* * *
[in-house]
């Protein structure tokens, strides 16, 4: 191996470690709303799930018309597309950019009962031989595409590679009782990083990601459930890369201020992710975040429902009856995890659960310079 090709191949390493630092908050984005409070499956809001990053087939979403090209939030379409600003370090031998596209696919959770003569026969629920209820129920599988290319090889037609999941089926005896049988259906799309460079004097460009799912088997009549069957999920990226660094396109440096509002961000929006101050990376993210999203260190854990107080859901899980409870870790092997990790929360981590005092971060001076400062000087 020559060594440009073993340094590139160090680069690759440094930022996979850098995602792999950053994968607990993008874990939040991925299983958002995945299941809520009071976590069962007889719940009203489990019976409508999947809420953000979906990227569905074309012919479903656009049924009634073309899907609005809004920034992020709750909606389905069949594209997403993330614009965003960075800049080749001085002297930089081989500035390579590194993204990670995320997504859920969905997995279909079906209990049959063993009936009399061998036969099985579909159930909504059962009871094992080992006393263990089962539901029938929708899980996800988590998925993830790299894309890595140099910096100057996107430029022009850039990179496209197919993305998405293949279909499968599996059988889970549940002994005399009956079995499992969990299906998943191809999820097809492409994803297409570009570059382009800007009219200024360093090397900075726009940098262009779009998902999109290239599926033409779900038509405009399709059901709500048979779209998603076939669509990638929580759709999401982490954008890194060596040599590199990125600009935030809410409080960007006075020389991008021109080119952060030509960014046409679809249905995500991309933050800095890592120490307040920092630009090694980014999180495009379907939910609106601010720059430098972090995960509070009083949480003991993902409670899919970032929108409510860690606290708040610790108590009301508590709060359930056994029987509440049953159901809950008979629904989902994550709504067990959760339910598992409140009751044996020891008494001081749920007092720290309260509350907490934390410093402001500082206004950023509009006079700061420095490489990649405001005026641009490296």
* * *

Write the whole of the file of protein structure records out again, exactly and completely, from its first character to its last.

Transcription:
[in-house]
């Protein structure tokens, strides 16, 4: 191996470690709303799930018309597309950019009962031989595409590679009782990083990601459930890369201020992710975040429902009856995890659960310079 090709191949390493630092908050984005409070499956809001990053087939979403090209939030379409600003370090031998596209696919959770003569026969629920209820129920599988290319090889037609999941089926005896049988259906799309460079004097460009799912088997009549069957999920990226660094396109440096509002961000929006101050990376993210999203260190854990107080859901899980409870870790092997990790929360981590005092971060001076400062000087 020559060594440009073993340094590139160090680069690759440094930022996979850098995602792999950053994968607990993008874990939040991925299983958002995945299941809520009071976590069962007889719940009203489990019976409508999947809420953000979906990227569905074309012919479903656009049924009634073309899907609005809004920034992020709750909606389905069949594209997403993330614009965003960075800049080749001085002297930089081989500035390579590194993204990670995320997504859920969905997995279909079906209990049959063993009936009399061998036969099985579909159930909504059962009871094992080992006393263990089962539901029938929708899980996800988590998925993830790299894309890595140099910096100057996107430029022009850039990179496209197919993305998405293949279909499968599996059988889970549940002994005399009956079995499992969990299906998943191809999820097809492409994803297409570009570059382009800007009219200024360093090397900075726009940098262009779009998902999109290239599926033409779900038509405009399709059901709500048979779209998603076939669509990638929580759709999401982490954008890194060596040599590199990125600009935030809410409080960007006075020389991008021109080119952060030509960014046409679809249905995500991309933050800095890592120490307040920092630009090694980014999180495009379907939910609106601010720059430098972090995960509070009083949480003991993902409670899919970032929108409510860690606290708040610790108590009301508590709060359930056994029987509440049953159901809950008979629904989902994550709504067990959760339910598992409140009751044996020891008494001081749920007092720290309260509350907490934390410093402001500082206004950023509009006079700061420095490489990649405001005026641009490296």